Migrants on the tightrope between translocal belongings: A Multi-sited analysis on social resilience in/between Thailand, Singapore, and Germany

06.12.2017: Vortrag Simon A. PETH

Mittwoch, 6. Dezember 2017, 16:30 Uhr

Institut für Geographie und Regionalforschung

Universität Wien, Universitätsstr. 7/5, 1010 Wien, Konferenzraum


The topic migration is recently widely debated. Human migration is nothing new and takes place since centuries, but the recent refugee crisis, and climate change as root cause for millions of ‘climate migrants’ are heatedly discussed. While the public discourse mostly sees migration as problem that needs to be “managed” in academia far more nuanced views prevail – ranging from alarmistic views to more positive views seeing migration as form of adaptation. Yet, the prevailing question is: if migration is something good or bad!?

In recent years there is a “new enthusiasm” (Faist and Fauser 2011, 2) about the migration and development debate and remittances play a key role in this relation. However, there is the danger to rehash previous debates with an overemphasis on economic remittances while putting the transfer of social remittances (Levitt and Lamba-Nieves 2011) such as new ideas, knowledge, skills, practices, and social capital in second place. Though the literature on social remittances increased during the last decade, however, the debate tends to emphasize the positive relation between migration, remittances, and development. In this regard, remittances in general increase the social resilience of households and communities. It is time to scrutinize this relation without falling back into a pessimistic view on migration. To do so, we need to understand migration processes from a translocal perspective.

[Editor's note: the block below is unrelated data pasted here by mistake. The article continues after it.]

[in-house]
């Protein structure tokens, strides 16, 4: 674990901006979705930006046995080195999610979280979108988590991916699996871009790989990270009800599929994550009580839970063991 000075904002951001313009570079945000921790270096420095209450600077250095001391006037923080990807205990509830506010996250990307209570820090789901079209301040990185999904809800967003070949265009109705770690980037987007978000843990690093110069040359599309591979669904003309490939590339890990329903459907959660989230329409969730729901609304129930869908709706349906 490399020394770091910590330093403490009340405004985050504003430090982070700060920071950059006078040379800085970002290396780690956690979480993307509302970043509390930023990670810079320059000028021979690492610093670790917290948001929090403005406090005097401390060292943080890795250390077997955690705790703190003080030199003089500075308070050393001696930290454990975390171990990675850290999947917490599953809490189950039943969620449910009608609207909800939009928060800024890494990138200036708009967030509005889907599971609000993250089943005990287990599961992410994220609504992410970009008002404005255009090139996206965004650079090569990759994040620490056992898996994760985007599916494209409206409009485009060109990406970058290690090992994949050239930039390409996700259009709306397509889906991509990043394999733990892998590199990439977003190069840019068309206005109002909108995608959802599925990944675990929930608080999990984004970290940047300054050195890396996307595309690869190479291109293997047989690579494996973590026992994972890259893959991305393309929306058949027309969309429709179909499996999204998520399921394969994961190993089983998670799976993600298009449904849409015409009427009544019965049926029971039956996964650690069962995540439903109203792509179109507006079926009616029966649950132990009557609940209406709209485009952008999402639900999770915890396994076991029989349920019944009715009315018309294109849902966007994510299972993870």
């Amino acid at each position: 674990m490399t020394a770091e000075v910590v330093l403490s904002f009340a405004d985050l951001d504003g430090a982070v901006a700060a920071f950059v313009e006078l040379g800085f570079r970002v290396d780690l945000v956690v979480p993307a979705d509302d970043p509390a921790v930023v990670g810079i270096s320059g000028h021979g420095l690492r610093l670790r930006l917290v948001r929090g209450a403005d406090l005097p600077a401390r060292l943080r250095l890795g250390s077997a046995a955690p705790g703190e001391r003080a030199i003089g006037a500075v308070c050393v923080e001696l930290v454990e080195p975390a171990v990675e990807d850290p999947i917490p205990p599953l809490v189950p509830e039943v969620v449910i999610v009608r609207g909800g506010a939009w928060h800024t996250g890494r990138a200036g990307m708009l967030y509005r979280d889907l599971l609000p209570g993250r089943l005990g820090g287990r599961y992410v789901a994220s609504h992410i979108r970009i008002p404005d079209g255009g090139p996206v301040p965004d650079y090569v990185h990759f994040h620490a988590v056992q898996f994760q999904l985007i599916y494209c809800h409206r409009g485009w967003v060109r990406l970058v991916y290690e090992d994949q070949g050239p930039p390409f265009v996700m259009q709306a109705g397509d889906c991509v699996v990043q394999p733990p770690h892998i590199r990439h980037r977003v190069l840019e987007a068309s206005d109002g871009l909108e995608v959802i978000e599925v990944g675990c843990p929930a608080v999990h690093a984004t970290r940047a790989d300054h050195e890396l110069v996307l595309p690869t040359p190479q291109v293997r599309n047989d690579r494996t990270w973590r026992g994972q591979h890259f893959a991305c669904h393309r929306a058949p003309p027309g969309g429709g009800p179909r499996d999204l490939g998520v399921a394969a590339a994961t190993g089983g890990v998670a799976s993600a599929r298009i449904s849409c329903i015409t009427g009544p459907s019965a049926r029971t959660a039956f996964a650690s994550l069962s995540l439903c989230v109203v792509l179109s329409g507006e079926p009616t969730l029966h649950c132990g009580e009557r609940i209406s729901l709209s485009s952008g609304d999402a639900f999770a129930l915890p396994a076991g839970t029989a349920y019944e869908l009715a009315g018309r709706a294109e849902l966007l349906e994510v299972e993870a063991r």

Based on eleven months multi-sited empirical research in Thailand (origin), Singapore (destination), and Germany (destination) in this talk I will give you an overview on my running PhD research focusing on translocal belongings, and social practices of transnational migrants and their role for social resilience. In this talk I will argue that the context at the destination of migrants – particularly the occupational engagement – influences decisively in how far social remittances can be used when migrants return home.

Simon A. Peth studied human geography, anthropology, and development economics at the University o Bonn. In 2009 during his studies Simon joined a two year research program on climate change and adaptation in Ethiopia which was a joint project of the German Society for Development Cooperation (GIZ) and the Horn of Africa Regional Environment Center (HoA-REC). His experiences in Ethiopia enhanced his interest on humanenvironment relations in general and the topic of climate change and adaptation in particular. Later, Simon focused human mobility and migration, scrutinizing the complex nexus between the environment and human mobility. For his final thesis, he joint a research project of the United Nations University (UNU-EHS) and CARE International in Bangladesh where he examined internal migration trajectories, seasonal labor migration, and the role of translocality for livelihood security in a changing environment. Today, Simon is a research associate and PhD candidate at the University of Bonn (TransRe Project, www.transre.org). In his research he is focusing on different transnational migration systems between Thailand, Singapore and Germany.